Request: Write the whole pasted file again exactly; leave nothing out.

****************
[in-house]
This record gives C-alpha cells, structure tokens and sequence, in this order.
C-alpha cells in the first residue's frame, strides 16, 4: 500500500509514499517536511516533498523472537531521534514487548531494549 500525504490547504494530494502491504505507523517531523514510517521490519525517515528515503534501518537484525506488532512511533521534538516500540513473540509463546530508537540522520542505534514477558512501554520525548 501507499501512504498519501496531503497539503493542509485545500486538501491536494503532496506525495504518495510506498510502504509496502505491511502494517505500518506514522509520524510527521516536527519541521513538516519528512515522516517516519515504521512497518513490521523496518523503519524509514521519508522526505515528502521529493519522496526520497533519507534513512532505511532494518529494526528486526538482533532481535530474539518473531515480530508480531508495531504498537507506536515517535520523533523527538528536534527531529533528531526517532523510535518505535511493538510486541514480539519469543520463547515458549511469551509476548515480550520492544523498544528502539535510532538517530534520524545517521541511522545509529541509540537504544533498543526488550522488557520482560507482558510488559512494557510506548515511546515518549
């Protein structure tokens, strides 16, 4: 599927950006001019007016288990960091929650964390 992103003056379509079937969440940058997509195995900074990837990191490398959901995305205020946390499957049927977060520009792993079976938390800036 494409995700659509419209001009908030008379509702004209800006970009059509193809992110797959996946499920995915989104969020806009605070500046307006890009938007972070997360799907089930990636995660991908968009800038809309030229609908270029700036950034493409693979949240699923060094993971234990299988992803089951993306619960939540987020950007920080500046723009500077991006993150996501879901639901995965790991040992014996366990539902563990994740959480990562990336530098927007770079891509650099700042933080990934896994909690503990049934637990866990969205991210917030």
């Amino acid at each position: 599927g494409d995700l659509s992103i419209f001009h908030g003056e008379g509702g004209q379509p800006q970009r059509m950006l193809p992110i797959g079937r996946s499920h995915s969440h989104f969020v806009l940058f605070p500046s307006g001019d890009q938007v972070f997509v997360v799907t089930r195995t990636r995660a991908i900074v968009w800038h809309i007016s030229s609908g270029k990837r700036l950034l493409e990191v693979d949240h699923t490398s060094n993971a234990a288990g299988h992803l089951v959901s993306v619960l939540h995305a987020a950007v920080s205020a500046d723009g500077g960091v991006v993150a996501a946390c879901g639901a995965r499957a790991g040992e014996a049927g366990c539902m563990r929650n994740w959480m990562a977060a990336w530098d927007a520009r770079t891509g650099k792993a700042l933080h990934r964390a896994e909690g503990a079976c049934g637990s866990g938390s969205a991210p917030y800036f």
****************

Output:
[in-house]
This record gives C-alpha cells, structure tokens and sequence, in this order.
C-alpha cells in the first residue's frame, strides 16, 4: 500500500509514499517536511516533498523472537531521534514487548531494549 500525504490547504494530494502491504505507523517531523514510517521490519525517515528515503534501518537484525506488532512511533521534538516500540513473540509463546530508537540522520542505534514477558512501554520525548 501507499501512504498519501496531503497539503493542509485545500486538501491536494503532496506525495504518495510506498510502504509496502505491511502494517505500518506514522509520524510527521516536527519541521513538516519528512515522516517516519515504521512497518513490521523496518523503519524509514521519508522526505515528502521529493519522496526520497533519507534513512532505511532494518529494526528486526538482533532481535530474539518473531515480530508480531508495531504498537507506536515517535520523533523527538528536534527531529533528531526517532523510535518505535511493538510486541514480539519469543520463547515458549511469551509476548515480550520492544523498544528502539535510532538517530534520524545517521541511522545509529541509540537504544533498543526488550522488557520482560507482558510488559512494557510506548515511546515518549
């Protein structure tokens, strides 16, 4: 599927950006001019007016288990960091929650964390 992103003056379509079937969440940058997509195995900074990837990191490398959901995305205020946390499957049927977060520009792993079976938390800036 494409995700659509419209001009908030008379509702004209800006970009059509193809992110797959996946499920995915989104969020806009605070500046307006890009938007972070997360799907089930990636995660991908968009800038809309030229609908270029700036950034493409693979949240699923060094993971234990299988992803089951993306619960939540987020950007920080500046723009500077991006993150996501879901639901995965790991040992014996366990539902563990994740959480990562990336530098927007770079891509650099700042933080990934896994909690503990049934637990866990969205991210917030």
């Amino acid at each position: 599927g494409d995700l659509s992103i419209f001009h908030g003056e008379g509702g004209q379509p800006q970009r059509m950006l193809p992110i797959g079937r996946s499920h995915s969440h989104f969020v806009l940058f605070p500046s307006g001019d890009q938007v972070f997509v997360v799907t089930r195995t990636r995660a991908i900074v968009w800038h809309i007016s030229s609908g270029k990837r700036l950034l493409e990191v693979d949240h699923t490398s060094n993971a234990a288990g299988h992803l089951v959901s993306v619960l939540h995305a987020a950007v920080s205020a500046d723009g500077g960091v991006v993150a996501a946390c879901g639901a995965r499957a790991g040992e014996a049927g366990c539902m563990r929650n994740w959480m990562a977060a990336w530098d927007a520009r770079t891509g650099k792993a700042l933080h990934r964390a896994e909690g503990a079976c049934g637990s866990g938390s969205a991210p917030y800036f």